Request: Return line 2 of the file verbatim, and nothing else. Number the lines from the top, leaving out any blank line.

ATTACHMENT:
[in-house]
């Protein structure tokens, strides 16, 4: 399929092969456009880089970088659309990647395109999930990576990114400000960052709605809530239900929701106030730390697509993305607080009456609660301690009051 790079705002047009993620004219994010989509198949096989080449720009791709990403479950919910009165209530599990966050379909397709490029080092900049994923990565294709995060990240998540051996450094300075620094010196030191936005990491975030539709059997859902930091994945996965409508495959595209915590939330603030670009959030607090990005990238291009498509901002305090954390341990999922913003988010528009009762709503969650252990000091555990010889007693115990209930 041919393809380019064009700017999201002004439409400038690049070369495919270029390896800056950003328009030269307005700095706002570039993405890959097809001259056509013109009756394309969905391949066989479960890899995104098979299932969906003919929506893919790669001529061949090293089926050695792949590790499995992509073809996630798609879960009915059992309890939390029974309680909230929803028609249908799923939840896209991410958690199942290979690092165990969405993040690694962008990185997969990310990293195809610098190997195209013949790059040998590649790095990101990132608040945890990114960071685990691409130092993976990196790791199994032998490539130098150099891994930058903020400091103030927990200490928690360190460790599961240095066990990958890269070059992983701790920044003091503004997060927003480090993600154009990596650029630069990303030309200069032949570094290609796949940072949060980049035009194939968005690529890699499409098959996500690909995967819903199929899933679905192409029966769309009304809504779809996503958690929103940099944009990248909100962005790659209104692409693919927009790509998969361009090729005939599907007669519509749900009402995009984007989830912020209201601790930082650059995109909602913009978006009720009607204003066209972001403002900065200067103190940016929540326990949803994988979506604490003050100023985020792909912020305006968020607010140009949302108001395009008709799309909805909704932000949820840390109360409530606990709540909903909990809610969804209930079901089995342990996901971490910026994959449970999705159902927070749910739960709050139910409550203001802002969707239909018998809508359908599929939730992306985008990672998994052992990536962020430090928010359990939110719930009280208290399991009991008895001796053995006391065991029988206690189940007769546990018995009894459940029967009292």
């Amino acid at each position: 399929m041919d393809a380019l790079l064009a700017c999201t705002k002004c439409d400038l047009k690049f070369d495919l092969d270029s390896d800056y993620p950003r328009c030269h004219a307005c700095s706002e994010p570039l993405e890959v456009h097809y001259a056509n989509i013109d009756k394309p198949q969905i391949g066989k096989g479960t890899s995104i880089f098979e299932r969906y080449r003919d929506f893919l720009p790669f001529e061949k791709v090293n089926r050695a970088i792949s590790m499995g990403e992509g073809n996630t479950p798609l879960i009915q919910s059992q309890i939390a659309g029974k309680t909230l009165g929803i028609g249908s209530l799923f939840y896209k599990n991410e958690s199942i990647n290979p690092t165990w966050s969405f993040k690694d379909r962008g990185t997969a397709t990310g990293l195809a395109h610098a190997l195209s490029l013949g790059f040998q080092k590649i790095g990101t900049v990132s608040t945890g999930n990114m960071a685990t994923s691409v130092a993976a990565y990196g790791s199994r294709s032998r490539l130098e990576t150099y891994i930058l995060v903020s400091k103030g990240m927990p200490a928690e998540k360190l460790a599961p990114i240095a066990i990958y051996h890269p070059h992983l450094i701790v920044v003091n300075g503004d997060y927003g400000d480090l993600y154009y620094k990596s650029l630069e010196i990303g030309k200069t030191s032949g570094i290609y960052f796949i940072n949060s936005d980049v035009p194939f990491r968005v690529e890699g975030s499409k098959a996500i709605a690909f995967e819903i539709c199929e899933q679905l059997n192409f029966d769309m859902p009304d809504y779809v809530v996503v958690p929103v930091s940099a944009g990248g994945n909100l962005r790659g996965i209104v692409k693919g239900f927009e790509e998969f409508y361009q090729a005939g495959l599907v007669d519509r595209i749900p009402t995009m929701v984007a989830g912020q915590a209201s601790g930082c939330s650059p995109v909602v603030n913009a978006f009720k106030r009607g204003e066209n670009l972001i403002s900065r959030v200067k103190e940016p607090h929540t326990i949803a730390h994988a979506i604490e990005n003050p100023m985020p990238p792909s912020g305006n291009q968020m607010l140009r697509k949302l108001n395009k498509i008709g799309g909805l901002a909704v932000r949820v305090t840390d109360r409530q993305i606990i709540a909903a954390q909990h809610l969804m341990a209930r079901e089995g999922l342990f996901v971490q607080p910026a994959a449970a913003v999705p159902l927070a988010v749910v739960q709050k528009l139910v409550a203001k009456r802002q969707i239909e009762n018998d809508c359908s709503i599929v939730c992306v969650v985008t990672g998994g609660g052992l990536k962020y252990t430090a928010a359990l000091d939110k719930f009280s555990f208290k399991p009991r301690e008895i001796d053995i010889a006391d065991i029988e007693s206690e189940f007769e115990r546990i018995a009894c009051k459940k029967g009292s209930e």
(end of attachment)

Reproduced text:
């Protein structure tokens, strides 16, 4: 399929092969456009880089970088659309990647395109999930990576990114400000960052709605809530239900929701106030730390697509993305607080009456609660301690009051 790079705002047009993620004219994010989509198949096989080449720009791709990403479950919910009165209530599990966050379909397709490029080092900049994923990565294709995060990240998540051996450094300075620094010196030191936005990491975030539709059997859902930091994945996965409508495959595209915590939330603030670009959030607090990005990238291009498509901002305090954390341990999922913003988010528009009762709503969650252990000091555990010889007693115990209930 041919393809380019064009700017999201002004439409400038690049070369495919270029390896800056950003328009030269307005700095706002570039993405890959097809001259056509013109009756394309969905391949066989479960890899995104098979299932969906003919929506893919790669001529061949090293089926050695792949590790499995992509073809996630798609879960009915059992309890939390029974309680909230929803028609249908799923939840896209991410958690199942290979690092165990969405993040690694962008990185997969990310990293195809610098190997195209013949790059040998590649790095990101990132608040945890990114960071685990691409130092993976990196790791199994032998490539130098150099891994930058903020400091103030927990200490928690360190460790599961240095066990990958890269070059992983701790920044003091503004997060927003480090993600154009990596650029630069990303030309200069032949570094290609796949940072949060980049035009194939968005690529890699499409098959996500690909995967819903199929899933679905192409029966769309009304809504779809996503958690929103940099944009990248909100962005790659209104692409693919927009790509998969361009090729005939599907007669519509749900009402995009984007989830912020209201601790930082650059995109909602913009978006009720009607204003066209972001403002900065200067103190940016929540326990949803994988979506604490003050100023985020792909912020305006968020607010140009949302108001395009008709799309909805909704932000949820840390109360409530606990709540909903909990809610969804209930079901089995342990996901971490910026994959449970999705159902927070749910739960709050139910409550203001802002969707239909018998809508359908599929939730992306985008990672998994052992990536962020430090928010359990939110719930009280208290399991009991008895001796053995006391065991029988206690189940007769546990018995009894459940029967009292």